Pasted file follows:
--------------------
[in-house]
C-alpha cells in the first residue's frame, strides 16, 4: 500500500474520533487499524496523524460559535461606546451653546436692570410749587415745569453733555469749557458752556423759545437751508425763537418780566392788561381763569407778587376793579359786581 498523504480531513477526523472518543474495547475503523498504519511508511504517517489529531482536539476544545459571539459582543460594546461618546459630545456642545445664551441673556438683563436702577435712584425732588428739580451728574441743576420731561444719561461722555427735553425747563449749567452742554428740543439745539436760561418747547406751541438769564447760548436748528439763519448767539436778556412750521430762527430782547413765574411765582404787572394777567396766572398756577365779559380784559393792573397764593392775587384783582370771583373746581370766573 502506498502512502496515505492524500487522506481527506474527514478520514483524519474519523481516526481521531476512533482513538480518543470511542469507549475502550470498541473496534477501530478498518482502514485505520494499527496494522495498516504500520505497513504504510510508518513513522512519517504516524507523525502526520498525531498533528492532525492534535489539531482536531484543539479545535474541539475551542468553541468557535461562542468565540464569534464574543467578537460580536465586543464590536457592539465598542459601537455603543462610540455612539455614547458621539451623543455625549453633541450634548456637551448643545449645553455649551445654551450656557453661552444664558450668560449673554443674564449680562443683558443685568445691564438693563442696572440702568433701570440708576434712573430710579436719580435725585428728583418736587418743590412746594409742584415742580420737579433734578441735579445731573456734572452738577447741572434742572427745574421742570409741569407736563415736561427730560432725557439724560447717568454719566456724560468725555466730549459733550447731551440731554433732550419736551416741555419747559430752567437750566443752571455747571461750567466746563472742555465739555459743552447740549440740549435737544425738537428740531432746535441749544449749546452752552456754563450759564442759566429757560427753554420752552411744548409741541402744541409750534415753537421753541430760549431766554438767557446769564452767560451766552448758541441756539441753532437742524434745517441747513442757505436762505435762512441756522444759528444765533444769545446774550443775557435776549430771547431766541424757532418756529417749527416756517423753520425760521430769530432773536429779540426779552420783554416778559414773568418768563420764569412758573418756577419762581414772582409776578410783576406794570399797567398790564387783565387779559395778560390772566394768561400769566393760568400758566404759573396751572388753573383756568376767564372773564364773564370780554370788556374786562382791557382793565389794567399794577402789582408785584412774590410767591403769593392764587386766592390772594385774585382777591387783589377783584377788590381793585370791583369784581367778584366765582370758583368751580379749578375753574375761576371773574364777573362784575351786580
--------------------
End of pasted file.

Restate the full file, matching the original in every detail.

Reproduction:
[in-house]
C-alpha cells in the first residue's frame, strides 16, 4: 500500500474520533487499524496523524460559535461606546451653546436692570410749587415745569453733555469749557458752556423759545437751508425763537418780566392788561381763569407778587376793579359786581 498523504480531513477526523472518543474495547475503523498504519511508511504517517489529531482536539476544545459571539459582543460594546461618546459630545456642545445664551441673556438683563436702577435712584425732588428739580451728574441743576420731561444719561461722555427735553425747563449749567452742554428740543439745539436760561418747547406751541438769564447760548436748528439763519448767539436778556412750521430762527430782547413765574411765582404787572394777567396766572398756577365779559380784559393792573397764593392775587384783582370771583373746581370766573 502506498502512502496515505492524500487522506481527506474527514478520514483524519474519523481516526481521531476512533482513538480518543470511542469507549475502550470498541473496534477501530478498518482502514485505520494499527496494522495498516504500520505497513504504510510508518513513522512519517504516524507523525502526520498525531498533528492532525492534535489539531482536531484543539479545535474541539475551542468553541468557535461562542468565540464569534464574543467578537460580536465586543464590536457592539465598542459601537455603543462610540455612539455614547458621539451623543455625549453633541450634548456637551448643545449645553455649551445654551450656557453661552444664558450668560449673554443674564449680562443683558443685568445691564438693563442696572440702568433701570440708576434712573430710579436719580435725585428728583418736587418743590412746594409742584415742580420737579433734578441735579445731573456734572452738577447741572434742572427745574421742570409741569407736563415736561427730560432725557439724560447717568454719566456724560468725555466730549459733550447731551440731554433732550419736551416741555419747559430752567437750566443752571455747571461750567466746563472742555465739555459743552447740549440740549435737544425738537428740531432746535441749544449749546452752552456754563450759564442759566429757560427753554420752552411744548409741541402744541409750534415753537421753541430760549431766554438767557446769564452767560451766552448758541441756539441753532437742524434745517441747513442757505436762505435762512441756522444759528444765533444769545446774550443775557435776549430771547431766541424757532418756529417749527416756517423753520425760521430769530432773536429779540426779552420783554416778559414773568418768563420764569412758573418756577419762581414772582409776578410783576406794570399797567398790564387783565387779559395778560390772566394768561400769566393760568400758566404759573396751572388753573383756568376767564372773564364773564370780554370788556374786562382791557382793565389794567399794577402789582408785584412774590410767591403769593392764587386766592390772594385774585382777591387783589377783584377788590381793585370791583369784581367778584366765582370758583368751580379749578375753574375761576371773574364777573362784575351786580